Tag Archives: seafood soup

In Jamaica They Call It “Fish Tea”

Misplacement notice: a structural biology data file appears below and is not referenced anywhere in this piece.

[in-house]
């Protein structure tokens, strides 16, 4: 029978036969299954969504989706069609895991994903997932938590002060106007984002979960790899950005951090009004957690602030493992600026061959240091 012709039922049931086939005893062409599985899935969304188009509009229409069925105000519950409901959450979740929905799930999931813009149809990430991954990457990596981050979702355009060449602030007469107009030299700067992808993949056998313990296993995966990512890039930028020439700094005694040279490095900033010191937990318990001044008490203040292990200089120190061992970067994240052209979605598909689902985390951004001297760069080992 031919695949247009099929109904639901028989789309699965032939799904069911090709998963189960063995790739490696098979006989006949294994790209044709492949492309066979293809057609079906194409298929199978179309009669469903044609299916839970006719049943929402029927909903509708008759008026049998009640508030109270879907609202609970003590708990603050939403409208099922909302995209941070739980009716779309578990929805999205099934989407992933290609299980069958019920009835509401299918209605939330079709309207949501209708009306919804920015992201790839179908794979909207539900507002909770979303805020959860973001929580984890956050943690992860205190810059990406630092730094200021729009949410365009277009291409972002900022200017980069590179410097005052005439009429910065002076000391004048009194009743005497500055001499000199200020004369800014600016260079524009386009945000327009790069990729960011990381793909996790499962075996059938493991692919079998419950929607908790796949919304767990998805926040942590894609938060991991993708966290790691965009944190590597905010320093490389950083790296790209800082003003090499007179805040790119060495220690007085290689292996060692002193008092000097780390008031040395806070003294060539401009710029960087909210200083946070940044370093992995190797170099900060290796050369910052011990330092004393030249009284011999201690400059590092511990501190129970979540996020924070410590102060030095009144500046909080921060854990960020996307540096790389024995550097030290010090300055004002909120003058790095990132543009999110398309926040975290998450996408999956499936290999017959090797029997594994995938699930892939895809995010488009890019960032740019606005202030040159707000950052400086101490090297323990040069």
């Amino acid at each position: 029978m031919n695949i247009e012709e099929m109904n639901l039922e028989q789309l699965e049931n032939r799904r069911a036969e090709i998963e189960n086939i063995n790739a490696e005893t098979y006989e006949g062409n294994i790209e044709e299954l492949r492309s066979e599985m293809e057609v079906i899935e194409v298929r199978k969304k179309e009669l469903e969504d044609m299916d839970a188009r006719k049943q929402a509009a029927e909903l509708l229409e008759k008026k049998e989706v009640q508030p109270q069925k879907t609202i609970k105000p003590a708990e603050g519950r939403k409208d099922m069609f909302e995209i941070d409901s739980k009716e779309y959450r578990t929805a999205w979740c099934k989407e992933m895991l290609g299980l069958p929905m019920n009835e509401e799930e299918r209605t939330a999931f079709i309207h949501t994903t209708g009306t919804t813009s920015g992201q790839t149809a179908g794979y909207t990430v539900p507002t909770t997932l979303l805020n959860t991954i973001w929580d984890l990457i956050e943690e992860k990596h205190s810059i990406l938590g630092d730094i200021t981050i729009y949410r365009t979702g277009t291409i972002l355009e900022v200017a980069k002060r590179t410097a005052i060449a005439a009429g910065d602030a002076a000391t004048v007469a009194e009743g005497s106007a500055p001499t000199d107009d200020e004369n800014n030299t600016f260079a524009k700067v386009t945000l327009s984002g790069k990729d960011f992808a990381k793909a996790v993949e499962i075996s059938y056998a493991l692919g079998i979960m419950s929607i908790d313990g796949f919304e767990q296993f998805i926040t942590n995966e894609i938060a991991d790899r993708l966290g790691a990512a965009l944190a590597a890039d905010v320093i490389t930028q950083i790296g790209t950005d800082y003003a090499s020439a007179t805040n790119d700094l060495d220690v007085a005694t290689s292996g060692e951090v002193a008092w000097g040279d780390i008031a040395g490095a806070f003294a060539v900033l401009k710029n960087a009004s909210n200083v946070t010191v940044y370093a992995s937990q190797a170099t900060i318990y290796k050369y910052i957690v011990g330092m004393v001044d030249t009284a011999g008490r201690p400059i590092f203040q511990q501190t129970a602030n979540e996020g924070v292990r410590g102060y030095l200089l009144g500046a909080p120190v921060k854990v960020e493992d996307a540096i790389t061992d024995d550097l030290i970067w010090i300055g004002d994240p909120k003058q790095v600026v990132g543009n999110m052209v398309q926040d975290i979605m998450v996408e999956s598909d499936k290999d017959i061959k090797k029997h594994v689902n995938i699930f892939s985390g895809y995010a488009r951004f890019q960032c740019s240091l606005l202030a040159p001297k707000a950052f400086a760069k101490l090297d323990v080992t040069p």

WOW.  I just made the most outrageous, EASY, and fast, fish soup!  I’m trying to cool down with an ice-cold, crisp Pinot Grigio.  And, thankfully, it’s working.   It rained a bit today, and although the temperature dropped a stunning 4 degrees, I’m down for soup.  But I didn’t want some cook-all-day, roiling, thick, stew thing.  This is what I want… a gorgeously colored fish soup, always light and incredibly savory.  Dad gets a beautiful fish soup just about every Saturday at the Swap Shop, it’s so darned good but so darned expensive.  $12.00 for a cup.  Are you kidding?  Kiss my lily, white ass.  I looked all through my cookbooks for different recipes but they all did the “fish stock” thing.  I didn’t have any made or frozen and I just didn’t want to kill myself making it.  It’s fish soup, dammit, fish soup.  “I’m Gumby, dammit! Gumby”.  Well, that’s how I felt.  Anyway, I wanted something rich in flavor, but at the same time, light and pretty.  Apparently I wanted it all.  And guess what?  Through hard work and diligence I got it.  I started with a good knob of butter, maybe 2 or 3 tablespoons, and a good splash of olive oil in a medium hot dutch oven/stock pot.  To that I added an enormous onion that I had finely chopped and when it had cooked down, soft and clear, I added 7 or 8 finely chopped garlic cloves.  My feeling is, if I don’t have a good seafood stock then I need to unquestionably produce a broth that is strong, luxurious and full-bodied.  And I did.  After the garlic had softened sufficiently, I heightened the flavor by adding three large, peeled and cubed  red-skinned boiling potatoes, two whole scotch bonnet peppers, and a large bunch of fresh cilantro, washed and finely chopped.  We enjoy a lot of heat in our food and although scotch bonnets are small, they do pack a considerable amount of heat.  Fair warning!  I also threw in a good measure of salt and freshly ground pepper.  Actually, I added more than I usually would as the potatoes will soak up a lot of the salt; they need it to bring out their own flavor.  The shells of the shrimp had been saved and loosely wrapped into a bundle with cheese cloth and into the pot that went.  I found some saffron and tossed a few threads into the mix.  A little color is always good.  I chopped and included another onion to deepen the taste.  I also added a healthy glass of Pinot Grigio although a good chardonnay is lovely, too .  To the juice of four lemons I added six cups of water and into the pot that went. I brought it up to a good simmer and covered it.  I had set aside a large bowl with two pounds of shelled and cleaned shrimp and a couple of pounds of cod fillets cut into small cubes.  After poking around on the computer and watching a little junky daytime television with Jimmy, essentially passing the time, I tasted the broth to see what it needed.  Just a little salt and pepper.  After removing the bundle of shrimp shells I added the seafood and another handful of washed, chopped cilantro, to brighten the pot.  And I turned up the heat, just enough to cook the fish but not toughen it.  Two minutes later… voila.  It was gorgeous!  Just the right amount of heat, citrus and aromatics.  Even Jimmy liked it and he hates soup.  I think snapper, dolphin or wahoo would be outrageous in this and, of course, lime in place of lemon would be just fine.  Lemon grass would be lovely as would some marjoram.  Play around with it or focus on the flavor YOU like.  If you like the anise flavor use fennel in place of cilantro and add  a splash of Pernod.  I few chopped tomatoes might be nice.  And I ever so carefully took the scotch bonnets out and discarded them.  Soup is a luxury to me so if there’s any inclination to prepare it, I’m all in.  This is a fine soup, delicate and light, still satisfying and potent.  In MY kingdom, this would be the consummate meal if served in an individual, footed soup bowl in my formal porcelain pattern.  Would that it were.  Enjoy!

 

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